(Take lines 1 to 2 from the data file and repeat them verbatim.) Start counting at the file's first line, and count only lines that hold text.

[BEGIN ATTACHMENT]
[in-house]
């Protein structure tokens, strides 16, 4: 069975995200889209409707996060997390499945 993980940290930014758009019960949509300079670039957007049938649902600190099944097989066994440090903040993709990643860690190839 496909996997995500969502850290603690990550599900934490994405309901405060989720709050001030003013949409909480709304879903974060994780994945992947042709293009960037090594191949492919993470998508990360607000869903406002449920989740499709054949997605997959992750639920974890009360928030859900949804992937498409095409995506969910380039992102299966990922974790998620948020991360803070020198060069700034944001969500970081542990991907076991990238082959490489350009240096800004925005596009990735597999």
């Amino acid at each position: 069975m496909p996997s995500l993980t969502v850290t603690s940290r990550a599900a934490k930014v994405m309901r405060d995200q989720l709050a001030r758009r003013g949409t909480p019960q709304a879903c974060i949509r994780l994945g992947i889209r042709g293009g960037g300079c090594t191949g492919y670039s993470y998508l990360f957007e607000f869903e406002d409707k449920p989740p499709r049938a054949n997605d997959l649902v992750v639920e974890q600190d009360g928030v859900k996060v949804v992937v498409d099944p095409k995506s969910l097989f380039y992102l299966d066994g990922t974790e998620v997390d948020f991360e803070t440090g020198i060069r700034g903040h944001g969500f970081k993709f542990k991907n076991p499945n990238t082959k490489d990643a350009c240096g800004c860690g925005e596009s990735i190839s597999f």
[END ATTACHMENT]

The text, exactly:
[in-house]
């Protein structure tokens, strides 16, 4: 069975995200889209409707996060997390499945 993980940290930014758009019960949509300079670039957007049938649902600190099944097989066994440090903040993709990643860690190839 496909996997995500969502850290603690990550599900934490994405309901405060989720709050001030003013949409909480709304879903974060994780994945992947042709293009960037090594191949492919993470998508990360607000869903406002449920989740499709054949997605997959992750639920974890009360928030859900949804992937498409095409995506969910380039992102299966990922974790998620948020991360803070020198060069700034944001969500970081542990991907076991990238082959490489350009240096800004925005596009990735597999």